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Ithaca man drowns at Flume in Wilmington

July 6, 2017
By JUSTIN A. LEVINE and ANTONIO OLIVERO - Staff Writers ( , Lake Placid News

WILMINGTON - Just before recovery efforts hit the 24-hour mark, rescuers were able to retrieve the body of a man who is believed to have drowned in the West Branch of the AuSable River Monday afternoon, July 3.

Essex County coroner Frank Whitelaw confirmed that the body of Matthew Miller, 31, of Ithaca had been recovered at 2:10 p.m. Tuesday, July 4. Whitelaw said an autopsy would be scheduled at Adirondack Medical Center in Saranac Lake. Police said the incident is being investigated as a drowning, as Miller was with friends swimming when he went under water at the swimming hole, known to most as the "Wilmington Flume." Whitelaw added that the initial rescue call came in around 3 p.m. on Monday.

Tuesday afternoon, behind yellow caution tape draped across the entrance to the swimming hole's lower set of falls, several vehicles from state police, the coroner's office, the state Department of Environmental Conservation's forest rangers and Wilmington Fire Rescue remained on the scene.

Article Photos

Rescue personnel use a Zodiac inflatable fire rescue boat and cameras attached to the end of poles in the raging whitewater of the AuSable River near the popular Wilmington Flume swimming hole Tuesday afternoon, July 4, in an attempt to find the body of a 31-year-old man from Ithaca who they say drowned at the location Monday afternoon, July 3, when swimming with fellow friends who were camping in the area.
(Photo provided — Essex County Coroner's Office)

Rescue personnel used a Zodiac inflatable fire rescue boat in the raging whitewater dropping poles with cameras attached to the end into the water to help find Miller's body. Whitelaw said that he believes Miller likely instantly sank after he jumped in from a popular jumping spot that typically is situated 15 feet above the river's cascading whitewater surface. The coroner estimated the spot is typically about 12-feet deep, though those numbers could have been altered due to the heavy deluge of rain the area experienced in the days and weeks leading up to what was a mostly dry and sunny Fourth of July holiday weekend.

Whitelaw emphasized that the increased aerated nature of the Flume where Miller jumped in would make it very difficult for anyone to successfully swim back to surface if and when the whitewater forced him downward. The coroner said the body was found near the center of the river, approximately 15 yards from where Miller jumped in at a location where the water was approximately 8 feet deep at the time of the retrieval.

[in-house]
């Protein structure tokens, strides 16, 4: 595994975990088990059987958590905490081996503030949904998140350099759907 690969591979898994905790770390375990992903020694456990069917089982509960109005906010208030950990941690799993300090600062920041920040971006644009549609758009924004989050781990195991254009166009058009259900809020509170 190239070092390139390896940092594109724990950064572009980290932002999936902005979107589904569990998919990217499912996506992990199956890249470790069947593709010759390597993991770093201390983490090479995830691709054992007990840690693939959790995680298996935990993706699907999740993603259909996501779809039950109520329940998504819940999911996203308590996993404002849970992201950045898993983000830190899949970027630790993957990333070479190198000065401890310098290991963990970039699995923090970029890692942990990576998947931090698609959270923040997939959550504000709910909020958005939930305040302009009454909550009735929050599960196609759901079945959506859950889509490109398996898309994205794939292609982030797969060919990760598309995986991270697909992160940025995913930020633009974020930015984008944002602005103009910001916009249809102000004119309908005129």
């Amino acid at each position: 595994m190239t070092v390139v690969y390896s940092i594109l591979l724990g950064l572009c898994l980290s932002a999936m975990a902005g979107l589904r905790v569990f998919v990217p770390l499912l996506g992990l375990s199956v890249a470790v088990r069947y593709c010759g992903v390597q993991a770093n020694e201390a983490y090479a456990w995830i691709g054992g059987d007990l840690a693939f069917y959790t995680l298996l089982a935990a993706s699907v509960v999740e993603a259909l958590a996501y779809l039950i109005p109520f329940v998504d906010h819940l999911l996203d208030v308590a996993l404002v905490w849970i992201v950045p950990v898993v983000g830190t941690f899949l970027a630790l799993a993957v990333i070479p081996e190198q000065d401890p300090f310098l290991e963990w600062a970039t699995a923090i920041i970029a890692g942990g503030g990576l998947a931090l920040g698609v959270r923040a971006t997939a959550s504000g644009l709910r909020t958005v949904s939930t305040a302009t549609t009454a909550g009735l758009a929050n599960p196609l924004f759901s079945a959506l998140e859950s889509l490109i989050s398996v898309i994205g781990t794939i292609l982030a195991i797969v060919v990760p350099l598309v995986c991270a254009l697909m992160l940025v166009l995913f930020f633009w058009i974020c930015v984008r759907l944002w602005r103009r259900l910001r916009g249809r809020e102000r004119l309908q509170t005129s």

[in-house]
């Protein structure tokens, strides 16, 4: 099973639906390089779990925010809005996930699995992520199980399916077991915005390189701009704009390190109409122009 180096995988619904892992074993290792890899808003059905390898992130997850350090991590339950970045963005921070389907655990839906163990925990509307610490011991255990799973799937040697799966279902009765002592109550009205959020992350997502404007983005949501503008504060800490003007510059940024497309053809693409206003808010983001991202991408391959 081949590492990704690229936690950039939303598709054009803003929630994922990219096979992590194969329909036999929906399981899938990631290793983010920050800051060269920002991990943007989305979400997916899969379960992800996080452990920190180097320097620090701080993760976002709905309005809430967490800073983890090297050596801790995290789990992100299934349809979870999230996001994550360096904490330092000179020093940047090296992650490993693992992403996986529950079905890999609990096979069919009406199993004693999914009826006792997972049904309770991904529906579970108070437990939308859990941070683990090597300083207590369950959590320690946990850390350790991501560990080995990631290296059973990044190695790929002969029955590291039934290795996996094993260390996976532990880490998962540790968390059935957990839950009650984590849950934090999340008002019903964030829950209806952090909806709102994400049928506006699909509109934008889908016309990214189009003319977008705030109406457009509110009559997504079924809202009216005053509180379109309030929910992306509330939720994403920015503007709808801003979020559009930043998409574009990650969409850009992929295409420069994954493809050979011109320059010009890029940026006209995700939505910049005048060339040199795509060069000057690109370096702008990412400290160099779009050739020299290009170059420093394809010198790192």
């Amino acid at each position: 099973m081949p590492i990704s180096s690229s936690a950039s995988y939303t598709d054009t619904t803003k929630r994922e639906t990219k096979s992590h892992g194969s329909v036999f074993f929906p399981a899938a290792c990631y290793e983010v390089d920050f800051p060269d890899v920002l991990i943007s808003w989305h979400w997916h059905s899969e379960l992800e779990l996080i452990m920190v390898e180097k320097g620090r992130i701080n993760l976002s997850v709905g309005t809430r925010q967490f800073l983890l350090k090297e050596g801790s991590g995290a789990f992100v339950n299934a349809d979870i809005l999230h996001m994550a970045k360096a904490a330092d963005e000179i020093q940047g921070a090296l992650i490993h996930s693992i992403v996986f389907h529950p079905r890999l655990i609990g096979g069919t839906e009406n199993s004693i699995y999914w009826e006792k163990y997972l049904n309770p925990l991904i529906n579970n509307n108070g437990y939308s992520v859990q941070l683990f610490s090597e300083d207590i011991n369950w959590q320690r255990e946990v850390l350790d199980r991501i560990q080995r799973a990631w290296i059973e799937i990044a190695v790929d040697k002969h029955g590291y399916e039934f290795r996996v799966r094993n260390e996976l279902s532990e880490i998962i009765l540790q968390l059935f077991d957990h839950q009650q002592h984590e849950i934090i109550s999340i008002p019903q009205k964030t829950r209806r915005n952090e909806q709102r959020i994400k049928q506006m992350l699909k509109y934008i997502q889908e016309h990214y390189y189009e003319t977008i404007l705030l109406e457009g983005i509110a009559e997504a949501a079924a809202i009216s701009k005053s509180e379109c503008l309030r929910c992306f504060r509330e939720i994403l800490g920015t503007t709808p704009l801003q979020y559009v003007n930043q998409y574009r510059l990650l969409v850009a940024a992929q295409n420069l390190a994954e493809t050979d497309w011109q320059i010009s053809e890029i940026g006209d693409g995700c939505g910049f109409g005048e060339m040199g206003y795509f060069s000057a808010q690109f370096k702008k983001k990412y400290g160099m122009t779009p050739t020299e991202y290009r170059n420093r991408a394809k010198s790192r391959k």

"This is the exact same spot where the Plattsburgh kids (drowned in 2014)," Whitelaw said. "It's in the Flume at its most rapid part."

Whitelaw alludes to another tragic summertime incident at this location three years ago when two Plattsburgh teens drowned in the same location. The coroner added that a woman who was also swimming at the spot around the time of the incident also struggled on Saturday with the dangerous waters, but was able to get out of the river safely.

State Police Capt. Robert LaFountain relayed much the same information earlier Tuesday morning.

"He was among a bunch of campers," Whitelaw said earlier Tuesday morning, "and they had been jumping in, but apparently at some point he ran into trouble and never got out."

The Flume has two sets of waterfalls, and people often jump into the river above the lower set of falls, which was the location draped off with caution tape Tuesday. Cars were parked along the entrance to the "Flume Trails" as some vacationers walked by in swimming trunks and towels hoping to swim at the spot before turning back when coming across the taped-off scene.

Those swimming at the popular spot this weekend chose to do so after weeks of rain resulted in high water levels throughout the AuSable River watershed. The U.S. Geological Survey water gauge on the AuSable River in AuSable Forks showed a large spike in flow mid-day on June 30. River flow is measured in cubic feet per second (cfs), and the median flow rate for the AuSable River, based on 85 years of data, is somewhere in the mid-300 cfs for the month of June. On June 30, the flow rate was clocked at more than 10,000 cfs.

The National Weather Service in Burlington also showed that June was one of the wettest on record. In Burlington, Vermont, rainfall in June was almost 3.5 inches higher than normal (seventh highest rain fall total in history), and that didn't include the heavy thunderstorms June 30 to July 1.



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